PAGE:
Branching out to become a tree campus USA

Branching out to become a tree campus USA

Palm trees thrive on Z-Green under a rainbow post-storm.

In Spring 2019, the Arbor Day Foundation recognized New College as a Tree Campus USA. After a semester with this status, returning students wondered how removing trees fits in with New College’s landscaping and the college’s newly pledged commitment to the health of its trees and environment. 

According to a New College News article from April 2019, being a Tree Campus USA entails having a plan, budget and community all dedicated to caring for trees. In order to qualify for the program, New College had to meet five distinct standards: the formation of a Campus Tree Advisory Committee, the creation of a Campus Tree Plan, the maintenance of a Campus Tree Program with dedicated annual expenditures, observance of Arbor Day and the completion of a service learning project. The Campus Tree Advisory Committee, made up of Professor of Biology Brad Oberle, Landscape Coordinator Robert Audet, environmental studies thesis student Deric Harvery and Sarasota County Commercial Horticulture Extension Agent Marguerite Beckford, works to uphold the Campus Tree Plan and make New College a friendlier place for trees.

According to a New College-News Article from April 2019, being a Tree Campus USA entails having a plan, budget and community all dedicated to caring for trees.

“Participating in the program promotes campus sustainability by educating people in the community about the value of trees so that we can work together to enhance our urban forest,” Oberle said. 

However, enhancing an urban forest does not only mean planting and maintaining trees around campus. The removal of trees, an action that tends to be seen as environmentally harmful, is just as important to keeping New College’s campus environment healthy and safe. Angela McTigue, recent Environmental Studies graduate, former Student Landscape Representative and current Facilities Planning Coordinator at Physical Plant, clarified that it is vital to remove diseased and damaged trees, especially those near walkways, buildings and parking lots.

“A few noticeable trees that were cut down last year were the few in the Ham parking island near Y dorm,” McTigue said. “There was a large dead oak tree that had Spanish Moss growing on it, a dead Cabbage Palm and a dying Cabbage Palm that had a large invasive Strangler Fig growing on it. Because the oak tree was dead, it was losing branches that were falling onto cars and having a giant Strangler Fig growing on a dying palm in falling range of parked cars is risky. A small parking island like that is not a hospitable place for trees to grow, which is likely why these trees died.”

In addition to removals having to do with potential safety risks, many trees around campus have been recently removed due to a pine weevil infestation over the past year, most likely as a result of stress placed on trees during Hurricane Irma. Invasive species, which harm native plant growth, were also removed. While trees have been replanted to replace those that have been cut down, they tend to be smaller species of palm trees, which McTigue and Oberle say do not have the same benefits as larger trees with bigger canopies.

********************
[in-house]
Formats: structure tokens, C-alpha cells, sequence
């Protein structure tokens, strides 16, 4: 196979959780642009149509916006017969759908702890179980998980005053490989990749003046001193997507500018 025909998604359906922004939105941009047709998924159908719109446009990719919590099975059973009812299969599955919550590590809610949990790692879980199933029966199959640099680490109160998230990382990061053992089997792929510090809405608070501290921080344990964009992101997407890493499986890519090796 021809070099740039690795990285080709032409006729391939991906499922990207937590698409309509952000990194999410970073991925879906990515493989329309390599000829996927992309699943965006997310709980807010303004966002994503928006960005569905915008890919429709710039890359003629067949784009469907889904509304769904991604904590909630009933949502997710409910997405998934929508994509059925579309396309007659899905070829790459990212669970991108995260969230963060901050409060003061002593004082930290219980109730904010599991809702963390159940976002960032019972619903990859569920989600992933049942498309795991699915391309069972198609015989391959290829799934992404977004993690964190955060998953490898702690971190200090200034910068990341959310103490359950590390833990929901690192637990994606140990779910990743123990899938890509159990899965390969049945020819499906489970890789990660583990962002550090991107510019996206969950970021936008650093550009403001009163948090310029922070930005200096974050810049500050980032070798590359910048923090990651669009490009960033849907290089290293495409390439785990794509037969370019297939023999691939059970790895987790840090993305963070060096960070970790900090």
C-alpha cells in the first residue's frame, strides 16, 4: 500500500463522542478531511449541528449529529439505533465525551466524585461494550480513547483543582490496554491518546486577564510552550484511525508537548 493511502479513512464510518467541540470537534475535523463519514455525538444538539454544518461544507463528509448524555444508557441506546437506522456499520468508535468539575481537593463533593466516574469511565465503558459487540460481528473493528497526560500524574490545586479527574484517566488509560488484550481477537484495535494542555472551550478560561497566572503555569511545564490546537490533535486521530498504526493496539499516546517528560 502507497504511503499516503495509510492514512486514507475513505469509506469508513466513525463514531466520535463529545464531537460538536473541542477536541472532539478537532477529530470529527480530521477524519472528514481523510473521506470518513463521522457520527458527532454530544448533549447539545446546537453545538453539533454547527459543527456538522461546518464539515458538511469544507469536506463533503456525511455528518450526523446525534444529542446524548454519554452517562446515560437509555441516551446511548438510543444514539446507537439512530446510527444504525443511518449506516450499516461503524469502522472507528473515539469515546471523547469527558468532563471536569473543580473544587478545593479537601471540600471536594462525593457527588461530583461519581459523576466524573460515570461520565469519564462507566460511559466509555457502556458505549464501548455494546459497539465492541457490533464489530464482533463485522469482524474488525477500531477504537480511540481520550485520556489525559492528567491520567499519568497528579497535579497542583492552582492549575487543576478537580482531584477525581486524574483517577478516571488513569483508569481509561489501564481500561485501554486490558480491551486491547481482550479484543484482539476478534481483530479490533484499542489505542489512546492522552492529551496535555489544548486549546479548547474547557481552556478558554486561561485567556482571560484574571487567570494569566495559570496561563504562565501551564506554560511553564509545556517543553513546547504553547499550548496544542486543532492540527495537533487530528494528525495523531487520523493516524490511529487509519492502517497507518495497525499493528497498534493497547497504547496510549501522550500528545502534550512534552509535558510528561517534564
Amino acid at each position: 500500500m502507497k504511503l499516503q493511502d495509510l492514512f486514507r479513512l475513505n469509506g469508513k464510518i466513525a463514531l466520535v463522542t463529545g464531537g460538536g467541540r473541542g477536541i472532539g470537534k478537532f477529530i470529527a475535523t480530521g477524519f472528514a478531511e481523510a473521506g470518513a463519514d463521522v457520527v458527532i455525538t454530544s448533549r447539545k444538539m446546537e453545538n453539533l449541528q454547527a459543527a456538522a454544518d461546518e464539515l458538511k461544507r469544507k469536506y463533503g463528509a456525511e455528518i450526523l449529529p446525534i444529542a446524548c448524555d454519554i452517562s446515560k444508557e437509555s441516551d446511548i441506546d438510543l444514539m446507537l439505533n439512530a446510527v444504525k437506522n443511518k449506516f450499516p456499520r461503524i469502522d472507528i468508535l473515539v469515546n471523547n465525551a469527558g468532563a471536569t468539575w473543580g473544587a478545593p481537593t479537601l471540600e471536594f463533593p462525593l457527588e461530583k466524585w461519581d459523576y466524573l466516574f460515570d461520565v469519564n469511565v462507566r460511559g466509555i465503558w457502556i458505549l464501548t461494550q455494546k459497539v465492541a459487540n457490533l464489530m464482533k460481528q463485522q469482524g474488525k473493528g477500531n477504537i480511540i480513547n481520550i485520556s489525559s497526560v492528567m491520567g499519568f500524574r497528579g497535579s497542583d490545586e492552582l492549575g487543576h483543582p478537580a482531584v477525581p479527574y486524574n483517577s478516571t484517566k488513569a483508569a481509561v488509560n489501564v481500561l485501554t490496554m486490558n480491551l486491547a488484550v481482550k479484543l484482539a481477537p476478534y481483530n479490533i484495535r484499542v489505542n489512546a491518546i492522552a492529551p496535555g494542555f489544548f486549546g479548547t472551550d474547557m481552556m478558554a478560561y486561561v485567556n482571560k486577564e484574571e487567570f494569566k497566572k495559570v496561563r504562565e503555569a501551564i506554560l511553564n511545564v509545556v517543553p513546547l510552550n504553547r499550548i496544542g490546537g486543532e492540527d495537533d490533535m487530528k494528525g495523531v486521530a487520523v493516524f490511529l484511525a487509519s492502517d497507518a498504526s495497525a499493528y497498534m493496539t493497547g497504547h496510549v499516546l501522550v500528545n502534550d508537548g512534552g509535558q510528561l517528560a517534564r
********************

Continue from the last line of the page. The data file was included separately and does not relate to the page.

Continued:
(Left) Walking towards the library from B Dorm at night is a sight to behold. (Right) A babbasu palm tree (Attalea speciosa) watches the sunset by the bay.

“Compared to seedlings, big trees are much more beneficial. Every time we lose one, our campus gets less healthy,” Oberle stated. “Last year, the landscape committee adopted several motions to plant more trees. The Tree Care Plan also sets a target for increasing campus canopy cover. However, we don’t have the budget or staff time [to devote specifically to tree plantings].”

Both McTigue and Oberle emphasized that every case of potential tree removal goes through the Landscape and Signage Subcommittee before any decisions are made. While students are invited to attend these meetings and the minutes of the Campus Tree Advisory Committee’s meetings are made public, neither call for student participation. New College’s community is not directly informed about the decisions that are made. 

The crease in between the letter dorms and leading to Dort and Goldstein Residence Halls is lined with palm trees whose presence frames sunsets perfectly.

“I have had the idea for there to be a weekly or monthly newsletter of sorts about the college’s landscape. It could be in the Catalyst or in an email that goes out to students, faculty, and staff, providing information and updates about the physical aspects of the college, particularly landscaping and trees,” McTigue said. Additionally, students can currently get more involved in environmentalism on campus by attending and participating in the Council of Green Affairs (CGA) meetings, which are held Mondays at 8 p.m in HCL 7.

“As an alum, I am hoping that the Tree Campus USA guidelines will help push for more trees to be planted on campus in locations that are suitable for the tree and allows us to use the services that the tree provides,” McTigue stated. She also added, “I am glad students take notice to the trees on campus! If you are ever unsure about why things are happening or have questions about the process that the Physical Plant has, just ask.”

Information for this article was gathered from and

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